Socially favoured projects, real measures of engagement?

Martin Hawksey has been doing a bit of playing around with JISC project data lately and has now created a spreadsheet of the top “socially favoured” JISC funded projects.

As a large part of my job involves supporting and amplifying the work of JISC programmes, I’m also always looking for ways to keep in touch with projects between official programme meetings and feedback on reports. Over the past few years, I have personally found that twitter has been quite revolutionary in that regard. It gives me a flexible ‘lite” way to build relationships, monitor and share project developments. I’ve also noted how twitter is becoming a key dissemination tool for projects and indeed programmes. So I was fascinated to see Martin’s table and what sources he had used.

Like many others I’m becoming increasingly interested in the numerous ways that social services such as facebook, twitter, google+ etc can be used and analyzed. I’ve got my peer-index, checked out my klout – even this morning I had to have a look at twtrland to see what that service made of me. But I do take all of these with a pinch of salt, they give indication of things but not the whole picture.

For this exercise, Martin has used several sources of data including twitter, facebook, linked-in, google+, buzz, digg, delicious, stumbleupon. (See Martin’s post on how he did it). A number of things struck me on first looking at the spreadsheet. The top projects seemed to be related to “big” collections and repository focused. There wasn’t a lot from the teaching and learning side of things till around the mid 20s the Open Spires project, again though this is very much a content related project. Also the top projects all had high scores on the bookmarking sites. Facebook and Linked-In use seemed to be limited, but again the top projects all had relatively high scores. Twitter seemed to be the most consistently used service across the board. And perhaps most striking, after the top twenty or so use of all the services decreases dramatically.

So what does this all mean? Is the fact that the top ranked projects have high bookmarking scores mean that the projects actively encourage sharing in this way – or is it down to the already web-savvy habits of their users? Checking the first couple of projects, it’s hard to tell. The first 2 don’t have any obvious links/buttons to any of the “ranked services”, but the 3rd one has a google sharing app on its front page, and others have obvious links to facebook, twitter etc. I think there would almost need to be a follow up mini-report from each project on their assessment of the impact of these services to start to be able to make any informed comment. What impact does using social services have on sustainability? Does having a facebook page make a project more likely to maintain an up to date web site as per grant funding (see Martin’s post on this too)? Another point of note is that the links for a number of the top ranked projects go to generic and not project specific websites.

I’m not sure I’ve come to any conclusions about this, as with any data collection exercise it has raised more questions that it has answered, and the ranking it provides can’t be judged in isolation. For me, it would be interesting enhance the data to identify what programmes the projects have been funded from and then start to explore the evidence around the effectiveness of each of the social channels. However, it is fascinating to see another example of the different ways people can now start pulling “social” statistics together. Thanks Martin!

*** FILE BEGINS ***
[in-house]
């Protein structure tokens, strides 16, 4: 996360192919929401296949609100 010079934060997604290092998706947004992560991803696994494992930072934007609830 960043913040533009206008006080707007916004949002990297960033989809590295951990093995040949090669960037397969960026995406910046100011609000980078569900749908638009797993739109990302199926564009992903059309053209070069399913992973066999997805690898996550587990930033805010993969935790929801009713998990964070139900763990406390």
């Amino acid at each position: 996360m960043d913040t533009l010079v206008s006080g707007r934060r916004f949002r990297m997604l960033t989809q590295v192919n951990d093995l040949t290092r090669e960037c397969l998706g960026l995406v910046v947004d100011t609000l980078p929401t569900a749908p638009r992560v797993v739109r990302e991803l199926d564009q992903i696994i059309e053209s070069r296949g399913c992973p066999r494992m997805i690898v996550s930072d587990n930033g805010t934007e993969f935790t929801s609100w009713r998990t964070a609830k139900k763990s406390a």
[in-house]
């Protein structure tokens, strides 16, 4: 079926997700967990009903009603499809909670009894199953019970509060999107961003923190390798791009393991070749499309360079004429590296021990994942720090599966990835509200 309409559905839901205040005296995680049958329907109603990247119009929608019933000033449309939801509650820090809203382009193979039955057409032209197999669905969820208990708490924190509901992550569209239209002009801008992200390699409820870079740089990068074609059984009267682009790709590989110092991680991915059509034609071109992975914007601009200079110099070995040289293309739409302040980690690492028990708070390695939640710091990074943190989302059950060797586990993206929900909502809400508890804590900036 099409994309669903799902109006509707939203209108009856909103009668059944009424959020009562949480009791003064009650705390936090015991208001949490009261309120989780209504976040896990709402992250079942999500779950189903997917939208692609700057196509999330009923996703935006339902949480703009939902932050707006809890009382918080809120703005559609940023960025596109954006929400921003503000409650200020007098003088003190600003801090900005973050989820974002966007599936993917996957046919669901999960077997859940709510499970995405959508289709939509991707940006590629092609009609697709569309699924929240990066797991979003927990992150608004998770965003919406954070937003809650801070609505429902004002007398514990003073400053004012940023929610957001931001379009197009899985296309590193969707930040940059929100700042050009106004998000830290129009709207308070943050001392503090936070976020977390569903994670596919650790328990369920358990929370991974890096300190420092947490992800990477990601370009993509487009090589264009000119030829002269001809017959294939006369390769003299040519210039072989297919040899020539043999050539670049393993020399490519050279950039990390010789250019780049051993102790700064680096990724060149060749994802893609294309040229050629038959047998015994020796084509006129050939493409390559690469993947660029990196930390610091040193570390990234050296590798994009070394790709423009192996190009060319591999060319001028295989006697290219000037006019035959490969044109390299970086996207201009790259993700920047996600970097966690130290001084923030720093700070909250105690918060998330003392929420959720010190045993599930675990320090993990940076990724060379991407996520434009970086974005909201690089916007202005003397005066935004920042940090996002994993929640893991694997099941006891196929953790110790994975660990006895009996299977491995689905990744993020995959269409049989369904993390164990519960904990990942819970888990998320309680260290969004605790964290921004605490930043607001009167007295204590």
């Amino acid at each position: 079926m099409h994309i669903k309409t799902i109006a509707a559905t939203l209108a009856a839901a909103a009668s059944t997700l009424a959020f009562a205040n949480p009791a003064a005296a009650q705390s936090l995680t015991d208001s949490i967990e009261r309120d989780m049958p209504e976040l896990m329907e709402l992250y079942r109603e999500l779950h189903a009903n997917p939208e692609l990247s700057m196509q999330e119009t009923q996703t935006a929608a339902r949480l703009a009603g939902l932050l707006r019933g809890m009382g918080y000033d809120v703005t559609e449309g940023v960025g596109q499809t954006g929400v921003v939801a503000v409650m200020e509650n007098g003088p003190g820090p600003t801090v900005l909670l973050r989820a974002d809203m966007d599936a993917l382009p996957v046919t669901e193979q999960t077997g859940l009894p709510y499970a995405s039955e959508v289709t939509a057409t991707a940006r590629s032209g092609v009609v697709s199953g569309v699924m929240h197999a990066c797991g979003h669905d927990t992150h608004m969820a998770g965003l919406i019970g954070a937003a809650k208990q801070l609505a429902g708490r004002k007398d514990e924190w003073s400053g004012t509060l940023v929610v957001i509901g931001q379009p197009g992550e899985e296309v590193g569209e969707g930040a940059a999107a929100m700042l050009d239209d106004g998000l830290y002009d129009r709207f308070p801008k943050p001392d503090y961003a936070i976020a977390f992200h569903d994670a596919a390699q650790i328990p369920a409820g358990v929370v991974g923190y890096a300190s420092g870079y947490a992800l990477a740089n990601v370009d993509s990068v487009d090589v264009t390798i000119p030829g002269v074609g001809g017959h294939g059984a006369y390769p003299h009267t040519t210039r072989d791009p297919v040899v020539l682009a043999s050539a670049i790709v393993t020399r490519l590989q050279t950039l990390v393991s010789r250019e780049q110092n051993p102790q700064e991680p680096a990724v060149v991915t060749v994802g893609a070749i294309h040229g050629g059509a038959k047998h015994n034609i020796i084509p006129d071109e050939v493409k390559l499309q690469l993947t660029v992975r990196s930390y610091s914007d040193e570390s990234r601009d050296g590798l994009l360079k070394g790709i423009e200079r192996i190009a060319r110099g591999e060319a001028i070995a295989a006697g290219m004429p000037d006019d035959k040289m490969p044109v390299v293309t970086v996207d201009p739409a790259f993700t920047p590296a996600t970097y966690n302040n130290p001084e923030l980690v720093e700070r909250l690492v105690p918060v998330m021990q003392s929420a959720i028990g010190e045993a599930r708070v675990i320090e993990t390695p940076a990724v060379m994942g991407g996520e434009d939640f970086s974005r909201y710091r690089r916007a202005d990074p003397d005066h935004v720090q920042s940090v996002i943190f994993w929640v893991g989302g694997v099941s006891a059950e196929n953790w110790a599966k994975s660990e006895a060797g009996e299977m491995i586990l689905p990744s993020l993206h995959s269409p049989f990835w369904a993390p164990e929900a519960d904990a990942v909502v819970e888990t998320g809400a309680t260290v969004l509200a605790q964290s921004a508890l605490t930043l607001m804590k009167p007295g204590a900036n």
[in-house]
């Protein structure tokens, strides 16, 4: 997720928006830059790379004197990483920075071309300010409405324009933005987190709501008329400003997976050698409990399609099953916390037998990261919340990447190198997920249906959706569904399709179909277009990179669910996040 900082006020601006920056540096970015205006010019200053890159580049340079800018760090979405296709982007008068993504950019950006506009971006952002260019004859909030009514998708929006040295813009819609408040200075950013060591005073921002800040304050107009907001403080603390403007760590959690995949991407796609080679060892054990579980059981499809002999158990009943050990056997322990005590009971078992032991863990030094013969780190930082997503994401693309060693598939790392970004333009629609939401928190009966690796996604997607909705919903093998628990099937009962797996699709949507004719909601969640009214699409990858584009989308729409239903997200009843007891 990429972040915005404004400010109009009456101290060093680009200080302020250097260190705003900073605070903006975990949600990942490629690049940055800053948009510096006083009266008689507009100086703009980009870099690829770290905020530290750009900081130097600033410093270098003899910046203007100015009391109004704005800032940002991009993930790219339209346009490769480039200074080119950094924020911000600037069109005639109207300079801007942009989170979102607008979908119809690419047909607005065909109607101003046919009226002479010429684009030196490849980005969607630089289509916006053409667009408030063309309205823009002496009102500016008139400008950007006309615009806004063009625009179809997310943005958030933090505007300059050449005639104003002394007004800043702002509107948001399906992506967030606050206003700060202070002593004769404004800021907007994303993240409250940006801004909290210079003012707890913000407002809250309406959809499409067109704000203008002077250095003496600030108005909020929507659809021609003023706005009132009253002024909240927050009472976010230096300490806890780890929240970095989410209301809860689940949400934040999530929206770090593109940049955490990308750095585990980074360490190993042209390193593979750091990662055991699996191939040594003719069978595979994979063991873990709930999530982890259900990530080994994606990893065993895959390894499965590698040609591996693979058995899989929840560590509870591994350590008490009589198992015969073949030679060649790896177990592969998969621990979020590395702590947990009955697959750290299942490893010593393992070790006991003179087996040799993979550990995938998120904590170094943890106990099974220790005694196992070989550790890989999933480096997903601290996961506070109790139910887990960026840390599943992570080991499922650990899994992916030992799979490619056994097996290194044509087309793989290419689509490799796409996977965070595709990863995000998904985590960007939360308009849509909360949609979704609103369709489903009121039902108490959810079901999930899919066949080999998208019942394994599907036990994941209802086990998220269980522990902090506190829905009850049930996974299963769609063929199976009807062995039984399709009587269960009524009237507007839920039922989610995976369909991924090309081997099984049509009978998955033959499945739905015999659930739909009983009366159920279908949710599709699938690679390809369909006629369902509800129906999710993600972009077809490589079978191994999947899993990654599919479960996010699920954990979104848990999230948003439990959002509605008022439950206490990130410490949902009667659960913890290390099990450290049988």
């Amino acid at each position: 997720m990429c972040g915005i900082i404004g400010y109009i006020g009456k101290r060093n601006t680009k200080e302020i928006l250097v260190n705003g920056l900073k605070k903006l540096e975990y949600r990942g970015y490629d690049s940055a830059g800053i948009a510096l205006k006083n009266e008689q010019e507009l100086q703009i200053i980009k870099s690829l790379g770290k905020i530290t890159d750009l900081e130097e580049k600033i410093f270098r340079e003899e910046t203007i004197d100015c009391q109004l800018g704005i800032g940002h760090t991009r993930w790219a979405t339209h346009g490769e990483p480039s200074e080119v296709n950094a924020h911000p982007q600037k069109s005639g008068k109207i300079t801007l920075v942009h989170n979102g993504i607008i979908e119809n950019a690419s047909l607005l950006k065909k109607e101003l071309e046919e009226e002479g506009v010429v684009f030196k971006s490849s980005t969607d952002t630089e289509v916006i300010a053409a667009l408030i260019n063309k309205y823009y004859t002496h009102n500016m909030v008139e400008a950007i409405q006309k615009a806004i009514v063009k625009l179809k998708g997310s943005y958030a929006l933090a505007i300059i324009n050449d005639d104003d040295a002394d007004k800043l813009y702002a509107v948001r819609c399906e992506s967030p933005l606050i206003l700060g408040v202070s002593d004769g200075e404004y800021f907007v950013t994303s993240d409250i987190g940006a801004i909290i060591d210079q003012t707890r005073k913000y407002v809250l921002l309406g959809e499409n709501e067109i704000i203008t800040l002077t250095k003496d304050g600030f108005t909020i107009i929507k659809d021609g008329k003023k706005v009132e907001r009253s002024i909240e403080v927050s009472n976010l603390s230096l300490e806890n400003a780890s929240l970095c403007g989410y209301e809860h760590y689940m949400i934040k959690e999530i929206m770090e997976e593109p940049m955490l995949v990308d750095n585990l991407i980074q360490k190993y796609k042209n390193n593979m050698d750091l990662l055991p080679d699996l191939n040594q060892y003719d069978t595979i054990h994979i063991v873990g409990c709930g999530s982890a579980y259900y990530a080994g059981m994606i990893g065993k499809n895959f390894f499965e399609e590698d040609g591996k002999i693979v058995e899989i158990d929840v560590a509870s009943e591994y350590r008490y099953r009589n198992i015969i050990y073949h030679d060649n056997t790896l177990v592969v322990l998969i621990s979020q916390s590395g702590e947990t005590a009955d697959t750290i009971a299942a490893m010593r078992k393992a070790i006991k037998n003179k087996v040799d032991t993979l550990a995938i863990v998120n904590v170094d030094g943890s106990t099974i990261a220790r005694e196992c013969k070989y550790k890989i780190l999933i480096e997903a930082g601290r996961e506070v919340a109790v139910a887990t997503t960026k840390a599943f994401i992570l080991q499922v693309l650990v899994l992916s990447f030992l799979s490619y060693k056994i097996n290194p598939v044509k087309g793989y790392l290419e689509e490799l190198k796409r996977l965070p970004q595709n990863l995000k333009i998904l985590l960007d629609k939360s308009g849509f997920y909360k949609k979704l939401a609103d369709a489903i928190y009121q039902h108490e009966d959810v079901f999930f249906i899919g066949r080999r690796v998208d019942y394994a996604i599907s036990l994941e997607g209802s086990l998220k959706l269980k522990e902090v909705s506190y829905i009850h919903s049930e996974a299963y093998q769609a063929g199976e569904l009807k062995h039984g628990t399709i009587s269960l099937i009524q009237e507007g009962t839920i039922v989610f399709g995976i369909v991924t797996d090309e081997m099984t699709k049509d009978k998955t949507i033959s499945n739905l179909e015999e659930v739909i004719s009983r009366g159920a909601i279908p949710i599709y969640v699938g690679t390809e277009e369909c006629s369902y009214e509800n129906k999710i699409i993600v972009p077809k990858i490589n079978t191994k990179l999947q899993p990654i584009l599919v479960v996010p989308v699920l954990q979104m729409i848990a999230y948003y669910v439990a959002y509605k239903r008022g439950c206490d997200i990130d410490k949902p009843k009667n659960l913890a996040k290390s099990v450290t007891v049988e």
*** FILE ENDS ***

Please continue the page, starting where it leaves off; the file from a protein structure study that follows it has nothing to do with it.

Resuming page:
6 comments

  1. Hi Sheila – like you I ended up wondering ‘So what does this all mean?’ and concluded that with this set of data nothing really concrete. Tracking a single project url give you very little information about the impact the projects are having overall.

    In PostRank Analytics, which collects social shares and more, it’s interesting how they put a suggested $ value on engagement weighting comments, like/tweet and bookmarks differently. For example, in PostRank terms this comment is worth 10 ‘engagement points’ and the tweet I did 7 points. At a suggested $0.25/pt that’s $4.25 I’ve earned you 😉

    If you total all the social engagement actions recorded in the spreadsheet the project home pages have generated over $30k in ‘engagement value’. With the focus on value for money I wonder if this type of data will be used to evidence benefit.

    If anyone is interested in how I generated the spreadsheet this post http://mashe.hawksey.info/2011/08/and-the-most-engaging-jisc-project-is/ has more detail.

    Thanks for sharing my work

    Martin

  2. Ah the “show me the money” bit, that is interesting; as you say will be interesting to see if could be for evidence. Actually might be more useful for a service like CETIS as another measure of (cost) effective networking for JISC.

  3. […] And here is where the arguments start. The more accurate description is ‘the most engaging  JISC funded project website index page is…’ and even then there is the caveat of (including established websites part funded by JISC). This also excludes all the blog posts, wiki pages, supplemental pages, repository submissions generated by JISC projects and also not forgetting other forms of engagement like other people writing and linking back to JISC project websites/resources. The list goes on. Sheila MacNeill at JISC CETIS has already posted some thoughts in Socially favoured projects, real measures of engagement?. […]

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